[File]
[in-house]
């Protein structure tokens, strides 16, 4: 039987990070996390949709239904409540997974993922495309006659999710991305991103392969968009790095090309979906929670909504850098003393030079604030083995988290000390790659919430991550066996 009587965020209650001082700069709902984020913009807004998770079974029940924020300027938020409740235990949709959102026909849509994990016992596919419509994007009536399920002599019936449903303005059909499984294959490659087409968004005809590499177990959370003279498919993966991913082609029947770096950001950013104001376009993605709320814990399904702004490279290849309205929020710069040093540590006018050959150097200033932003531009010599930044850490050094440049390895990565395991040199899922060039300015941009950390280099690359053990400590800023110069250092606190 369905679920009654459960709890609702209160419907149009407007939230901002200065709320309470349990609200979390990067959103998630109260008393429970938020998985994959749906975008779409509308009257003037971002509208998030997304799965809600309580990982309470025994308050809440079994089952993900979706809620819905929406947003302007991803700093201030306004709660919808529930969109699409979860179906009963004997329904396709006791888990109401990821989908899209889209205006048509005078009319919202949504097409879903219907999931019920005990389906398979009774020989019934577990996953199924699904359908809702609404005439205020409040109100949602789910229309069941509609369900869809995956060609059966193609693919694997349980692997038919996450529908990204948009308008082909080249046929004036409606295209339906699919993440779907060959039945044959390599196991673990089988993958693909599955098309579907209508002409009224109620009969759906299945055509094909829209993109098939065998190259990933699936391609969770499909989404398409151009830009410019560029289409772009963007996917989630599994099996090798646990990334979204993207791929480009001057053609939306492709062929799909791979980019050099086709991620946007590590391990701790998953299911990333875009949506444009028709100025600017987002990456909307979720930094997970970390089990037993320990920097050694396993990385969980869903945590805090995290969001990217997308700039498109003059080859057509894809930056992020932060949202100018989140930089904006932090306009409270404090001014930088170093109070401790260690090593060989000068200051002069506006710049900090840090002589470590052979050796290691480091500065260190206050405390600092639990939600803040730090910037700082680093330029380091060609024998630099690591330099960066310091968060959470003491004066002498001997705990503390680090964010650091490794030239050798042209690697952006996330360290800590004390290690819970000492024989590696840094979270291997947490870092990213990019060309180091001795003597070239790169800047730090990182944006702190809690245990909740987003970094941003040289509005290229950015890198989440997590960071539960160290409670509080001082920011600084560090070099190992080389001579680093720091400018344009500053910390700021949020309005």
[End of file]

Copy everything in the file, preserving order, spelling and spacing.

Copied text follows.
[in-house]
């Protein structure tokens, strides 16, 4: 039987990070996390949709239904409540997974993922495309006659999710991305991103392969968009790095090309979906929670909504850098003393030079604030083995988290000390790659919430991550066996 009587965020209650001082700069709902984020913009807004998770079974029940924020300027938020409740235990949709959102026909849509994990016992596919419509994007009536399920002599019936449903303005059909499984294959490659087409968004005809590499177990959370003279498919993966991913082609029947770096950001950013104001376009993605709320814990399904702004490279290849309205929020710069040093540590006018050959150097200033932003531009010599930044850490050094440049390895990565395991040199899922060039300015941009950390280099690359053990400590800023110069250092606190 369905679920009654459960709890609702209160419907149009407007939230901002200065709320309470349990609200979390990067959103998630109260008393429970938020998985994959749906975008779409509308009257003037971002509208998030997304799965809600309580990982309470025994308050809440079994089952993900979706809620819905929406947003302007991803700093201030306004709660919808529930969109699409979860179906009963004997329904396709006791888990109401990821989908899209889209205006048509005078009319919202949504097409879903219907999931019920005990389906398979009774020989019934577990996953199924699904359908809702609404005439205020409040109100949602789910229309069941509609369900869809995956060609059966193609693919694997349980692997038919996450529908990204948009308008082909080249046929004036409606295209339906699919993440779907060959039945044959390599196991673990089988993958693909599955098309579907209508002409009224109620009969759906299945055509094909829209993109098939065998190259990933699936391609969770499909989404398409151009830009410019560029289409772009963007996917989630599994099996090798646990990334979204993207791929480009001057053609939306492709062929799909791979980019050099086709991620946007590590391990701790998953299911990333875009949506444009028709100025600017987002990456909307979720930094997970970390089990037993320990920097050694396993990385969980869903945590805090995290969001990217997308700039498109003059080859057509894809930056992020932060949202100018989140930089904006932090306009409270404090001014930088170093109070401790260690090593060989000068200051002069506006710049900090840090002589470590052979050796290691480091500065260190206050405390600092639990939600803040730090910037700082680093330029380091060609024998630099690591330099960066310091968060959470003491004066002498001997705990503390680090964010650091490794030239050798042209690697952006996330360290800590004390290690819970000492024989590696840094979270291997947490870092990213990019060309180091001795003597070239790169800047730090990182944006702190809690245990909740987003970094941003040289509005290229950015890198989440997590960071539960160290409670509080001082920011600084560090070099190992080389001579680093720091400018344009500053910390700021949020309005």